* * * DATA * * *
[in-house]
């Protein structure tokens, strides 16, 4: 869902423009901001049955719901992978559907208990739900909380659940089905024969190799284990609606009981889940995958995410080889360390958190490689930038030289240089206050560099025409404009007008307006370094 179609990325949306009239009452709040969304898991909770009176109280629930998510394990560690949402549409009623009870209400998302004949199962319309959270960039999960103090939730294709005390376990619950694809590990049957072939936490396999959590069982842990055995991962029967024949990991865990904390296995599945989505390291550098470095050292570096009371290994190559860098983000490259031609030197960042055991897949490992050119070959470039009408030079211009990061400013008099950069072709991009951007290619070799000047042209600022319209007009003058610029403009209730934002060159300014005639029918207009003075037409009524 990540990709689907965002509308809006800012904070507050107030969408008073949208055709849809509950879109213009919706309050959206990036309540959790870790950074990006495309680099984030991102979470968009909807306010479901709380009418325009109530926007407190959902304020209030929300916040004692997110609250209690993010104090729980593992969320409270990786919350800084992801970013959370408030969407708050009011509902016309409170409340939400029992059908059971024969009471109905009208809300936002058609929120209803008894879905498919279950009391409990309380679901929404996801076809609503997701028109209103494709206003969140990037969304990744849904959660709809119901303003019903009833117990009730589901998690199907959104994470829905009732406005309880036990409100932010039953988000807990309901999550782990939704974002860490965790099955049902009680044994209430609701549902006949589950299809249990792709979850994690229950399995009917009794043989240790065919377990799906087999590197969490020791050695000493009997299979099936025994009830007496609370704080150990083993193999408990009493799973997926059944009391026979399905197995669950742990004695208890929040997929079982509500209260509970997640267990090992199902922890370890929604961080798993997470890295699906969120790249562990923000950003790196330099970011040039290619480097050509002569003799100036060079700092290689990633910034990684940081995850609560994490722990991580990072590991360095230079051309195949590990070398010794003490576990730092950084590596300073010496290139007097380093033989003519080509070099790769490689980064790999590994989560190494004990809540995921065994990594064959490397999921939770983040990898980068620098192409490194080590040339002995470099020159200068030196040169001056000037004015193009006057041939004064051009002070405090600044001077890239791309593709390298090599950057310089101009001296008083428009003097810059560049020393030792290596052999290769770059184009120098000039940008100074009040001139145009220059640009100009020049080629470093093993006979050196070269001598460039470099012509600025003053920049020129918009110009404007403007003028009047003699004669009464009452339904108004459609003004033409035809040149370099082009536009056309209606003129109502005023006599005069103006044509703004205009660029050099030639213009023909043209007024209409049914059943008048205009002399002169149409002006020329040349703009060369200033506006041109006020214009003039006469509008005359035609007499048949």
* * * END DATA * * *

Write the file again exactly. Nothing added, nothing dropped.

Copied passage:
[in-house]
């Protein structure tokens, strides 16, 4: 869902423009901001049955719901992978559907208990739900909380659940089905024969190799284990609606009981889940995958995410080889360390958190490689930038030289240089206050560099025409404009007008307006370094 179609990325949306009239009452709040969304898991909770009176109280629930998510394990560690949402549409009623009870209400998302004949199962319309959270960039999960103090939730294709005390376990619950694809590990049957072939936490396999959590069982842990055995991962029967024949990991865990904390296995599945989505390291550098470095050292570096009371290994190559860098983000490259031609030197960042055991897949490992050119070959470039009408030079211009990061400013008099950069072709991009951007290619070799000047042209600022319209007009003058610029403009209730934002060159300014005639029918207009003075037409009524 990540990709689907965002509308809006800012904070507050107030969408008073949208055709849809509950879109213009919706309050959206990036309540959790870790950074990006495309680099984030991102979470968009909807306010479901709380009418325009109530926007407190959902304020209030929300916040004692997110609250209690993010104090729980593992969320409270990786919350800084992801970013959370408030969407708050009011509902016309409170409340939400029992059908059971024969009471109905009208809300936002058609929120209803008894879905498919279950009391409990309380679901929404996801076809609503997701028109209103494709206003969140990037969304990744849904959660709809119901303003019903009833117990009730589901998690199907959104994470829905009732406005309880036990409100932010039953988000807990309901999550782990939704974002860490965790099955049902009680044994209430609701549902006949589950299809249990792709979850994690229950399995009917009794043989240790065919377990799906087999590197969490020791050695000493009997299979099936025994009830007496609370704080150990083993193999408990009493799973997926059944009391026979399905197995669950742990004695208890929040997929079982509500209260509970997640267990090992199902922890370890929604961080798993997470890295699906969120790249562990923000950003790196330099970011040039290619480097050509002569003799100036060079700092290689990633910034990684940081995850609560994490722990991580990072590991360095230079051309195949590990070398010794003490576990730092950084590596300073010496290139007097380093033989003519080509070099790769490689980064790999590994989560190494004990809540995921065994990594064959490397999921939770983040990898980068620098192409490194080590040339002995470099020159200068030196040169001056000037004015193009006057041939004064051009002070405090600044001077890239791309593709390298090599950057310089101009001296008083428009003097810059560049020393030792290596052999290769770059184009120098000039940008100074009040001139145009220059640009100009020049080629470093093993006979050196070269001598460039470099012509600025003053920049020129918009110009404007403007003028009047003699004669009464009452339904108004459609003004033409035809040149370099082009536009056309209606003129109502005023006599005069103006044509703004205009660029050099030639213009023909043209007024209409049914059943008048205009002399002169149409002006020329040349703009060369200033506006041109006020214009003039006469509008005359035609007499048949």